These eleven songs are full of genuine soul, and immaculately arranged, played and produced. Do yourself a favor and lend Scott Jackson your ear.Jason Warburg - the Daily Vault
Review of Distractions
Independent release, 2005
Review by: Jason Warburg
Originally published: July 22, 2005
This was my reaction after replacing my umpteenth listen to Pink Floyd (we've got a retrospective to finish, y'know) with Distractions, a decidedly more upbeat release from one of the most talented independent artists I've come across in the past year, singer-songwriter Scott Jackson. Building on last year's strong EP My World, this full-length disc moves Jackson's music forward in fine style.
Jackson builds his material from an acoustic, rather Jackson Browne-ish base of supple melodies, delicate vocals and introspective lyrics. But here, as on My World, he pushes it to the next level with the assistance of collaborator/producer/guitarist Jerry Wong, whose jangly electric leads bring these songs firmly into the roots-rock realm occupied by the likes of Tom Petty, John Hiatt and BoDeans.
What you end up with, then, is thinking-man's folk-rock. "C'mon C'mon" kicks things off with a roar, a rollicking number about being true to yourself and listening to your muse when "you wanna say all those things no one's ever said before." Later on, "In The Morning" takes a bluesier, more contemplative approach to one of Hiatt's favorite themes -- redemption.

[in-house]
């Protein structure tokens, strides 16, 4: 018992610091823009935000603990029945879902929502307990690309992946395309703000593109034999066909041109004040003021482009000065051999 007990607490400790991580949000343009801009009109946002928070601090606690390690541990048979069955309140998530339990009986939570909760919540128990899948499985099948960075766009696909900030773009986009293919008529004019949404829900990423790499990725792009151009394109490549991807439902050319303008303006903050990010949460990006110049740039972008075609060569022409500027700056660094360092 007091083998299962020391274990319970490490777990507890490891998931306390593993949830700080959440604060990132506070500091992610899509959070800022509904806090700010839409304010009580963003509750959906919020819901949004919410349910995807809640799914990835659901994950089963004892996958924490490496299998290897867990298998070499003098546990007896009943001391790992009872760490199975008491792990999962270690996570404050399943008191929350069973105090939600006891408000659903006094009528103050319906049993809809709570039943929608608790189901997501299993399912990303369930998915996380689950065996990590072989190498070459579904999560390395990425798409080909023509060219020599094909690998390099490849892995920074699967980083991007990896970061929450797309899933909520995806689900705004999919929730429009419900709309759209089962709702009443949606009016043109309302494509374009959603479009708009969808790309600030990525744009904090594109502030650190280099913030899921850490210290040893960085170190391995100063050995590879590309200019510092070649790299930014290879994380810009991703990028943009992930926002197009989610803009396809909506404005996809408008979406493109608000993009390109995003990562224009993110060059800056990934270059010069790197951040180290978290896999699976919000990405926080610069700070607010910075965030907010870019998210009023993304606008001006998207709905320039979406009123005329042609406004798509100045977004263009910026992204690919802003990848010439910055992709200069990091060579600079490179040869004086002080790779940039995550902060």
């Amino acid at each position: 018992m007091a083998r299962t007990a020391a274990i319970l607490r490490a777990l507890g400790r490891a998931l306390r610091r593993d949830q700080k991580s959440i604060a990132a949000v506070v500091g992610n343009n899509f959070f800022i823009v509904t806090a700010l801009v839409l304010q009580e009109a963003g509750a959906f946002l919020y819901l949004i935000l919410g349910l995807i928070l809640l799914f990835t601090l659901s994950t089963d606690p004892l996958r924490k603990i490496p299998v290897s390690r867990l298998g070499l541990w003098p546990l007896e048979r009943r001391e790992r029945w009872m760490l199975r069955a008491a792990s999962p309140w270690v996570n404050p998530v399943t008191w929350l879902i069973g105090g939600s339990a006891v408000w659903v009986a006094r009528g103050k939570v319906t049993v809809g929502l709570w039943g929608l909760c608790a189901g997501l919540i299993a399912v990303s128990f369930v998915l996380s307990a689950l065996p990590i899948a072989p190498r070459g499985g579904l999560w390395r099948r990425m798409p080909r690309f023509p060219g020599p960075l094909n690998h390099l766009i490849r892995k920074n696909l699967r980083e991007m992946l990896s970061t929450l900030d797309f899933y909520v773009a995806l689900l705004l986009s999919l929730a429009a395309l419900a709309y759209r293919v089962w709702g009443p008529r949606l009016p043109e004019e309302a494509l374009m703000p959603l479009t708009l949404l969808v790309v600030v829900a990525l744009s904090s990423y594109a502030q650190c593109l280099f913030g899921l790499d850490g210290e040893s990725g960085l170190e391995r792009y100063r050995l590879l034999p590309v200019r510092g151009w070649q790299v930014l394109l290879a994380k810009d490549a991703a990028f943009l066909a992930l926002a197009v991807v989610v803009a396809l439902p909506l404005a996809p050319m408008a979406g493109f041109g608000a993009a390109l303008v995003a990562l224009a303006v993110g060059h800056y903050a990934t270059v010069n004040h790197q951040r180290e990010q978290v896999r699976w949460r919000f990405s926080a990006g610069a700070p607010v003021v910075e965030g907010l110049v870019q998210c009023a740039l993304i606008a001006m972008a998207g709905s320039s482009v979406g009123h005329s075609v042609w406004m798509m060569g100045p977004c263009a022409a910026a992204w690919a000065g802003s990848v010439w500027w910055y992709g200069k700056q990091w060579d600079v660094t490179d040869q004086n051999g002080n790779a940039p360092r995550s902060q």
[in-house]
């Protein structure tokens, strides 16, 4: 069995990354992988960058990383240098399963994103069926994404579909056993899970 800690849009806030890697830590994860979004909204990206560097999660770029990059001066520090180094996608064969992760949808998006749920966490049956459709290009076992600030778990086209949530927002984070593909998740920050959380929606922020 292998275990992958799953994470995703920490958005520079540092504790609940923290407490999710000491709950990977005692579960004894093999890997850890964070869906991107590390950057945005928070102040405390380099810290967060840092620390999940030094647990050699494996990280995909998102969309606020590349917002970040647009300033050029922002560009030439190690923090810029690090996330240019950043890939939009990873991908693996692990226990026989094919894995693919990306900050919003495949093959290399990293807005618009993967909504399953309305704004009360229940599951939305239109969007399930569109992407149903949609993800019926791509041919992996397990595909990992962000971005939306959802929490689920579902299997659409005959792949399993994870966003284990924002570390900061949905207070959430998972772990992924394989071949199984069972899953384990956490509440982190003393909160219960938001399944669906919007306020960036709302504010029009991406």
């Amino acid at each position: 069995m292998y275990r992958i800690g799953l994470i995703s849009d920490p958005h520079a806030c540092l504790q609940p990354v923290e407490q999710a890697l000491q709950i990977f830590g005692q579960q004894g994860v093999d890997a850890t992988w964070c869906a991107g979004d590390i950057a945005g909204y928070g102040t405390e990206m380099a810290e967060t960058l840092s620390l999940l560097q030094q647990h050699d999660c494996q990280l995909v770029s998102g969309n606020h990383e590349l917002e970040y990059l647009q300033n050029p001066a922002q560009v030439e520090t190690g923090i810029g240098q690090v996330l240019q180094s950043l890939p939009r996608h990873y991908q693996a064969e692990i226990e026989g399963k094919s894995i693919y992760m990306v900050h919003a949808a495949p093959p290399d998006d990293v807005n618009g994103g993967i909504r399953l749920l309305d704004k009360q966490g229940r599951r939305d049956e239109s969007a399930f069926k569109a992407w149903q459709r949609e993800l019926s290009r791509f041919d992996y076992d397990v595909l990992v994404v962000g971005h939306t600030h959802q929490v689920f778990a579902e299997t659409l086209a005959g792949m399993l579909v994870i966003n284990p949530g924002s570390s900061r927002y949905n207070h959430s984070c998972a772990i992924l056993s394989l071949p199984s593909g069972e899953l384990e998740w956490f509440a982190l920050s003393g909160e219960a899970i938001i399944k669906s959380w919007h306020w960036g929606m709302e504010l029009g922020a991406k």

The music throughout is solid and well-played, but the memorable lines Jackson comes up with to punctuate these songs are what consistently makes them come to life for me. The line "These secrets are sounding like thunder / Deep in my mind" is the crux of the steady-rocking "When You Gonna Come Down"; so it is also with "Precious Things" and "I live fast, learn slow / These are the things I have come to know."
This disc, Jackson's first full-length, wisely includes remastered versions of two of the best numbers from My World, "Empty Cup" and "What Are We Waiting For." Both fit in perfectly with this set's undercurrents of introspection and spirituality (the latter being most prominent on cuts like "She Cries" and "Mercy"). "Tears Of Bourbon" makes for a fitting closer, a bit of a barroom weeper -- as the title clearly implies -- but arranged as a gentle gospel blues that renders Jackson's sometimes-fragile vocals positively luminous.
As Distractions go, this disc is one I'd gladly ask to color my day again. These eleven songs are full of genuine soul, and immaculately arranged, played and produced. Do yourself a favor and lend Scott Jackson your ear.
[For more information or to purchase Distractions, visit www.scottjacksonmusic.com]